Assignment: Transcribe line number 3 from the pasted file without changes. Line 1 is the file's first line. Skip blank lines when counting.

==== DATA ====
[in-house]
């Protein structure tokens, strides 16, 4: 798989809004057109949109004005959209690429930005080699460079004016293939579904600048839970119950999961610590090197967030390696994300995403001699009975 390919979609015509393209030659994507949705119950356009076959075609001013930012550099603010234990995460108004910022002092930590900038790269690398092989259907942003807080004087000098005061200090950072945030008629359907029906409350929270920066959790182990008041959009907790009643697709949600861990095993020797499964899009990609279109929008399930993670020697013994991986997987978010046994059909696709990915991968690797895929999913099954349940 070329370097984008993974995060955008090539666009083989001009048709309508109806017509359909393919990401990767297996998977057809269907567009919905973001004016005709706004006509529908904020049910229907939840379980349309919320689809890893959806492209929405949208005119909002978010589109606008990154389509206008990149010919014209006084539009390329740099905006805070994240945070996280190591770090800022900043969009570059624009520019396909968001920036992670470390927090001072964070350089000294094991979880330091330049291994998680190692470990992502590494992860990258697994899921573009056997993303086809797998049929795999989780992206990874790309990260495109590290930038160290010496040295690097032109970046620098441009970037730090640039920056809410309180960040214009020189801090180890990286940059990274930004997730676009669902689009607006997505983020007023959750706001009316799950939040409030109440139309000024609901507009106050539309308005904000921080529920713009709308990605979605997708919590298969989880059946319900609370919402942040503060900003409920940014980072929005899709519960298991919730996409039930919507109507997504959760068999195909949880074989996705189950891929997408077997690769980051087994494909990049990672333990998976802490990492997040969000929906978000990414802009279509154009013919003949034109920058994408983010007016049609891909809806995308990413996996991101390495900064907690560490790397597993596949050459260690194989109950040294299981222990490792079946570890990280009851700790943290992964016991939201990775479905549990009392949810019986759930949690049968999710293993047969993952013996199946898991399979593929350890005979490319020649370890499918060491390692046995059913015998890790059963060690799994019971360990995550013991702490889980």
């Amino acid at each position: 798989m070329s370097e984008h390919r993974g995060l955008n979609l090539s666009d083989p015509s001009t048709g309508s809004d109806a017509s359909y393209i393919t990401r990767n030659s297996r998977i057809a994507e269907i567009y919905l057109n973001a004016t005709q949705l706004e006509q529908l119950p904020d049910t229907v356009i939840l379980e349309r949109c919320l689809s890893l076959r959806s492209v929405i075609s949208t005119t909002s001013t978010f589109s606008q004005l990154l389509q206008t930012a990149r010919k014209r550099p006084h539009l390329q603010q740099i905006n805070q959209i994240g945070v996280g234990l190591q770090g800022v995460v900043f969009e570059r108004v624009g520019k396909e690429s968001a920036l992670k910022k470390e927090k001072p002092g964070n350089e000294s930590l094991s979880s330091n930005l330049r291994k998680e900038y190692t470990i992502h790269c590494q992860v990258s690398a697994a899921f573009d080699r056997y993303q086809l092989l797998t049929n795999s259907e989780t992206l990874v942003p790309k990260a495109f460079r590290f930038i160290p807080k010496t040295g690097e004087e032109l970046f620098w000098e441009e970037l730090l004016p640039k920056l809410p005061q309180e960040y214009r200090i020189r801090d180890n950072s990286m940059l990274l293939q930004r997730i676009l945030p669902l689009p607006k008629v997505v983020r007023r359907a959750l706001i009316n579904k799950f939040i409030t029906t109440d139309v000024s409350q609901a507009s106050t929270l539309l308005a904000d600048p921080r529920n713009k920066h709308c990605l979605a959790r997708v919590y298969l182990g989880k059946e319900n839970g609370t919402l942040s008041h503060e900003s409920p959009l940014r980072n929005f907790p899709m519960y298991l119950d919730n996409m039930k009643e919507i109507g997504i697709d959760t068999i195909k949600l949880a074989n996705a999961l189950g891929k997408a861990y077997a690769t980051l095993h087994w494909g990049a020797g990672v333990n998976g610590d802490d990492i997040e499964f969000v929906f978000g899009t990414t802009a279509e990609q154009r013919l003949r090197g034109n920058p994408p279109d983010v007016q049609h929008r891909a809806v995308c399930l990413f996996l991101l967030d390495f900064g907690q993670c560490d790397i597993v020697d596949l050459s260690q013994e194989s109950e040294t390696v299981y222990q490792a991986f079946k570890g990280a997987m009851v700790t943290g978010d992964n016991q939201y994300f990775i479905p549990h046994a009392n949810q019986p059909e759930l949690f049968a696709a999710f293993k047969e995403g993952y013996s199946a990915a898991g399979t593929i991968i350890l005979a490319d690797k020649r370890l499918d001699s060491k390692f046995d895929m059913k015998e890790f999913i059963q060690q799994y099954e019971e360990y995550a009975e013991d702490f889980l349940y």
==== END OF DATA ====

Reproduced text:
């Amino acid at each position: 798989m070329s370097e984008h390919r993974g995060l955008n979609l090539s666009d083989p015509s001009t048709g309508s809004d109806a017509s359909y393209i393919t990401r990767n030659s297996r998977i057809a994507e269907i567009y919905l057109n973001a004016t005709q949705l706004e006509q529908l119950p904020d049910t229907v356009i939840l379980e349309r949109c919320l689809s890893l076959r959806s492209v929405i075609s949208t005119t909002s001013t978010f589109s606008q004005l990154l389509q206008t930012a990149r010919k014209r550099p006084h539009l390329q603010q740099i905006n805070q959209i994240g945070v996280g234990l190591q770090g800022v995460v900043f969009e570059r108004v624009g520019k396909e690429s968001a920036l992670k910022k470390e927090k001072p002092g964070n350089e000294s930590l094991s979880s330091n930005l330049r291994k998680e900038y190692t470990i992502h790269c590494q992860v990258s690398a697994a899921f573009d080699r056997y993303q086809l092989l797998t049929n795999s259907e989780t992206l990874v942003p790309k990260a495109f460079r590290f930038i160290p807080k010496t040295g690097e004087e032109l970046f620098w000098e441009e970037l730090l004016p640039k920056l809410p005061q309180e960040y214009r200090i020189r801090d180890n950072s990286m940059l990274l293939q930004r997730i676009l945030p669902l689009p607006k008629v997505v983020r007023r359907a959750l706001i009316n579904k799950f939040i409030t029906t109440d139309v000024s409350q609901a507009s106050t929270l539309l308005a904000d600048p921080r529920n713009k920066h709308c990605l979605a959790r997708v919590y298969l182990g989880k059946e319900n839970g609370t919402l942040s008041h503060e900003s409920p959009l940014r980072n929005f907790p899709m519960y298991l119950d919730n996409m039930k009643e919507i109507g997504i697709d959760t068999i195909k949600l949880a074989n996705a999961l189950g891929k997408a861990y077997a690769t980051l095993h087994w494909g990049a020797g990672v333990n998976g610590d802490d990492i997040e499964f969000v929906f978000g899009t990414t802009a279509e990609q154009r013919l003949r090197g034109n920058p994408p279109d983010v007016q049609h929008r891909a809806v995308c399930l990413f996996l991101l967030d390495f900064g907690q993670c560490d790397i597993v020697d596949l050459s260690q013994e194989s109950e040294t390696v299981y222990q490792a991986f079946k570890g990280a997987m009851v700790t943290g978010d992964n016991q939201y994300f990775i479905p549990h046994a009392n949810q019986p059909e759930l949690f049968a696709a999710f293993k047969e995403g993952y013996s199946a990915a898991g399979t593929i991968i350890l005979a490319d690797k020649r370890l499918d001699s060491k390692f046995d895929m059913k015998e890790f999913i059963q060690q799994y099954e019971e360990y995550a009975e013991d702490f889980l349940y």